However, not everyone agreed. FSP providers consolidated and continued to grow. They increased their share of the outsourcing market and began to brand their services under a 'Strategic Resourcing' umbrella. It was quickly evident that buyers considered FSP to be within the scope of Strategic Partnerships and CROs began to expand and develop their Strategic Resourcing capabilities through acquisition, organic growth or partnering. What caused the evolution of Strategic Resourcing? What is it? Is it recruitment or some form of operational delivery? What is its future?

Defining Strategic Resourcing

Throughout this period of evolution, the war for talent in the marketplace raged. The most precious  commodity in clinical research was (and is) well-qualified, experienced and competent resources. Recruitment agencies found themselves profiting greatly from the needs of CROs and pharma, as everybody clamoured for every viable option that would identify precious human capital.

However, temporary staffing agencies struggled to understand the culture, requirements and ethos of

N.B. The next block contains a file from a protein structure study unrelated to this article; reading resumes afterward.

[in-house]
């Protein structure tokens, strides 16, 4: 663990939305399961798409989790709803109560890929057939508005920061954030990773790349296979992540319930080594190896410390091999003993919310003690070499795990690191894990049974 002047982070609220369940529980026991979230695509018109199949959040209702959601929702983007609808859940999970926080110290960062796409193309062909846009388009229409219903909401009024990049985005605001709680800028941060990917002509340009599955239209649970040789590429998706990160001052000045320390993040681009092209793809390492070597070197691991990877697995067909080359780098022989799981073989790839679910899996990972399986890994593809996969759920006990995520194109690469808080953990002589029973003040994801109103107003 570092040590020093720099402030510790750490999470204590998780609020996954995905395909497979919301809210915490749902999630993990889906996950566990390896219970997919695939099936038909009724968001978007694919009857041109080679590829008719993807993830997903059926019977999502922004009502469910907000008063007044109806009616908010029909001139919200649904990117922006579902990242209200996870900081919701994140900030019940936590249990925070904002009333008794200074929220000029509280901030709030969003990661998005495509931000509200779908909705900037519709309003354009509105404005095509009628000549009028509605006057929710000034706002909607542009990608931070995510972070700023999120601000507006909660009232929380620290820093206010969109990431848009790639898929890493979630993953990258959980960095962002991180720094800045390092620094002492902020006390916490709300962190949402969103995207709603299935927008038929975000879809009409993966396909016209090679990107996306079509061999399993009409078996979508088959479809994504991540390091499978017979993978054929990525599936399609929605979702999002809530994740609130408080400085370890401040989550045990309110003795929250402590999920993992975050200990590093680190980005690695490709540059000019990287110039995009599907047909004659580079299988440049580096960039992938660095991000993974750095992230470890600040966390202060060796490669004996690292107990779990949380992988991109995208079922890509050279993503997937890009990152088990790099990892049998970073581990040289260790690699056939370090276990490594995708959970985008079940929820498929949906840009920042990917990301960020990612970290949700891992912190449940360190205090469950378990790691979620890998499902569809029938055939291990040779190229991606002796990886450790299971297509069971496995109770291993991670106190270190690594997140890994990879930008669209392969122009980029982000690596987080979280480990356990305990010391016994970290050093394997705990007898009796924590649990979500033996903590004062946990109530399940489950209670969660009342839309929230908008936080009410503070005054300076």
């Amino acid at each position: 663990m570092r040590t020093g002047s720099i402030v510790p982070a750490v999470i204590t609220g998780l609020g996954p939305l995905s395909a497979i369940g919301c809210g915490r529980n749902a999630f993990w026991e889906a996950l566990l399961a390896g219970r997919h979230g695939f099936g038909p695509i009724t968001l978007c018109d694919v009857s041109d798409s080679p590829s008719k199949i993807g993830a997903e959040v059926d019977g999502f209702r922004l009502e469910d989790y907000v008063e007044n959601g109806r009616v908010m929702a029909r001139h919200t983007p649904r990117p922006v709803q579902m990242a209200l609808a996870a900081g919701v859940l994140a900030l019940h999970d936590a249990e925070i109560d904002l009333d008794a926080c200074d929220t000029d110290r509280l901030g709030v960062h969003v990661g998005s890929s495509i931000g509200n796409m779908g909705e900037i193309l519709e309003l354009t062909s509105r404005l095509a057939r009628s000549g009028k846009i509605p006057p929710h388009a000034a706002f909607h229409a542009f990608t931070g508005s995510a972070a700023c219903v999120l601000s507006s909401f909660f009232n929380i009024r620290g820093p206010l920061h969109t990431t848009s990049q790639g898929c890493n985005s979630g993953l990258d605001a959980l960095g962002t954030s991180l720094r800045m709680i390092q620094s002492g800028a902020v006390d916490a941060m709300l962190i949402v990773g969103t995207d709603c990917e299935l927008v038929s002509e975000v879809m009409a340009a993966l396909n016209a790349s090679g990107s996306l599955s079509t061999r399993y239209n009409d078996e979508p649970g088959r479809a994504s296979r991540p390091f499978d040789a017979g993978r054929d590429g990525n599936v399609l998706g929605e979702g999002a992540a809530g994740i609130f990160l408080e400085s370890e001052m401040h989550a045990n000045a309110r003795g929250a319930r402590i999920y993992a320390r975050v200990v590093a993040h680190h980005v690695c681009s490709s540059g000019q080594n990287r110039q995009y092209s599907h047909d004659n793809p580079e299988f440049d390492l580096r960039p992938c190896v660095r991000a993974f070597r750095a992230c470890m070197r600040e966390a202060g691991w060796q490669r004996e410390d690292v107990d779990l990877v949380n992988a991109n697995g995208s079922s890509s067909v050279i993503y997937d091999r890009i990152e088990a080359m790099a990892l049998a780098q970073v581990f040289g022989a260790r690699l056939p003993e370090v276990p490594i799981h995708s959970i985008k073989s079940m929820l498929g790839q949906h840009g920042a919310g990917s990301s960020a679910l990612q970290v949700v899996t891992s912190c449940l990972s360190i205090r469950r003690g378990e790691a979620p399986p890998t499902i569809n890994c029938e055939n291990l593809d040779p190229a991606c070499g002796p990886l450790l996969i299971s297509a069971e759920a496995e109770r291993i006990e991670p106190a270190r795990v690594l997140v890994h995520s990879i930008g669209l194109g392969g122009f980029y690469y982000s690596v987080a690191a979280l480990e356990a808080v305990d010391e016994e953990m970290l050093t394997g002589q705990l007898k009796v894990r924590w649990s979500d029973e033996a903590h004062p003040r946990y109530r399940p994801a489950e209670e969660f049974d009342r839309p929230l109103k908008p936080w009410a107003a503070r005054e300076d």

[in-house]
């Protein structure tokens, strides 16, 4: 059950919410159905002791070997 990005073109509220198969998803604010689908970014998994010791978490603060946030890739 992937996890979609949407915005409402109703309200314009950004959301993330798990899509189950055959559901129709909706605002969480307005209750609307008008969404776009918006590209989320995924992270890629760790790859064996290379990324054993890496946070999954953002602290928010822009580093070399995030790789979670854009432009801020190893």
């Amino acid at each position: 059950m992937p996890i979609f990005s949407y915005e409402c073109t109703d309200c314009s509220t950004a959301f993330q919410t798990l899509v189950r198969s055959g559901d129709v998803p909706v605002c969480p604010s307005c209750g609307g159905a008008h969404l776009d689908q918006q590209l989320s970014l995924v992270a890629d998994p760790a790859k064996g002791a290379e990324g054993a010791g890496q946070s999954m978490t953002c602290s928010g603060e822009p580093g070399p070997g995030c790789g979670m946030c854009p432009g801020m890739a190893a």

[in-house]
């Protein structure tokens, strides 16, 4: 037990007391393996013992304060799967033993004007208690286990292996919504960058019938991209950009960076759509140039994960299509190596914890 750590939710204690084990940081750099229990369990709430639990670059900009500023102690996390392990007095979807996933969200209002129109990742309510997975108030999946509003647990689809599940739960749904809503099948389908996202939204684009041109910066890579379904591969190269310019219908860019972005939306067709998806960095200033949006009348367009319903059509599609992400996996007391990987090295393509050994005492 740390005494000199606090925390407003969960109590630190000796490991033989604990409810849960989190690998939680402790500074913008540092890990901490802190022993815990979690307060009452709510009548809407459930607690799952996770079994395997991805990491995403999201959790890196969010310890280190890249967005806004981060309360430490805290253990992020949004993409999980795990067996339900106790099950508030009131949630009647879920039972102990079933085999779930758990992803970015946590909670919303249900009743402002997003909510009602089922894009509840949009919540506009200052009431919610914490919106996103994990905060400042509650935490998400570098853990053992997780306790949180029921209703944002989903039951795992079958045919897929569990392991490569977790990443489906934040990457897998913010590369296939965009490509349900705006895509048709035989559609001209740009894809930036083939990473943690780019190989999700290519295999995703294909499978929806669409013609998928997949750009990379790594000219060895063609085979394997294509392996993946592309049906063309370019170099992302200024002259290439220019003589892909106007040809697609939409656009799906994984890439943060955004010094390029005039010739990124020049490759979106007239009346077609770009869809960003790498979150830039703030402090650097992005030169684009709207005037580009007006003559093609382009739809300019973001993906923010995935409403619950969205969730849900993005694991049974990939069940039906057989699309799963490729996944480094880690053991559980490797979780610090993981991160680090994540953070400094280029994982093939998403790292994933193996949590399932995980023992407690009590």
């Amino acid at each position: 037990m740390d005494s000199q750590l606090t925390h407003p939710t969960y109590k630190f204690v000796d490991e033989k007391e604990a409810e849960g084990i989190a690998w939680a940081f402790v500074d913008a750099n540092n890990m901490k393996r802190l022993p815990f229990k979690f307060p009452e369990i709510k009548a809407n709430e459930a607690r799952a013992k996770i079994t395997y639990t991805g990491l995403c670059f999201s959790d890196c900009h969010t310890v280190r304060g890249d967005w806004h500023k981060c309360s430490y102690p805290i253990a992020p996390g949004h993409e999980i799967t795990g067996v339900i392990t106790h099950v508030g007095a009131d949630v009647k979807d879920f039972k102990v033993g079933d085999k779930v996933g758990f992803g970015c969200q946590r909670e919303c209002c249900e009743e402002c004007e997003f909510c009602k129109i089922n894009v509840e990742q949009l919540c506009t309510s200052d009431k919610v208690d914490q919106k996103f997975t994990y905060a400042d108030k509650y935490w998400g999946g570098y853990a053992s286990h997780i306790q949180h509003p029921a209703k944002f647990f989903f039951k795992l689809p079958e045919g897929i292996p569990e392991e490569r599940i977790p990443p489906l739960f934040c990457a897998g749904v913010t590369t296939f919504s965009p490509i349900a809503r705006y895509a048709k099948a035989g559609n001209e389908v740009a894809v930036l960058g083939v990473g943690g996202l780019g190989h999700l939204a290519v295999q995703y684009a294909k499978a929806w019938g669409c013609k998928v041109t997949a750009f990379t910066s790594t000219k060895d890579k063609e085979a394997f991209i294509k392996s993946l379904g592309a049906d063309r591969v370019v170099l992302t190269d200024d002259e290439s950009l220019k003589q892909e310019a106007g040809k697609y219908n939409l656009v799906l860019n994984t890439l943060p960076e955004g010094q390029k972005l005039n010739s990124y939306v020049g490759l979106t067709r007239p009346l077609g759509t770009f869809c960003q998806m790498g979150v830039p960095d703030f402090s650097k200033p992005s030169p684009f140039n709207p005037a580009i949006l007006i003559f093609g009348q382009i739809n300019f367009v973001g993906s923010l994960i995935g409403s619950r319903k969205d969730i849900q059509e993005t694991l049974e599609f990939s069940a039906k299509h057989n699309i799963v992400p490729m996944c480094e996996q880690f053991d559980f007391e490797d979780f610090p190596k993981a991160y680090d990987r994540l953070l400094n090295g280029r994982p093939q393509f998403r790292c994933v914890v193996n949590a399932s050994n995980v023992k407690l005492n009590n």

their clinical research customers. The identification and management of qualified clinical researchers came more naturally to organisations with experience in operational delivery, i.e. CROs and specialist resourcing groups. They understood their market and people, and were suitably networked.

The gap between the provision of temporary staffing options and accountable, qualified delivery of clinical research narrowed. FSP fell neatly into that gap. Other large-scale resourcing solutions also evolved, fulfilling a variety of customers’ needs in certain geographies, functional areas and sectors.

Today, there are five distinct categories that fall within the Strategic Resourcing Spectrum and which most outsourcing, procurement and operational departments have an interest in understanding.

  1. Permanent Hiring Solutions: the acquisition of talent to fill permanent positions.
  2. Contingent Resourcing: the provision of staff to fill short-term, temporary gaps in a permanent  workforce, usually on a small scale and on a transactional basis.
  3. Program In-Sourcing: the provision of dedicated and focused teams for specific periods of time and for specific outcomes.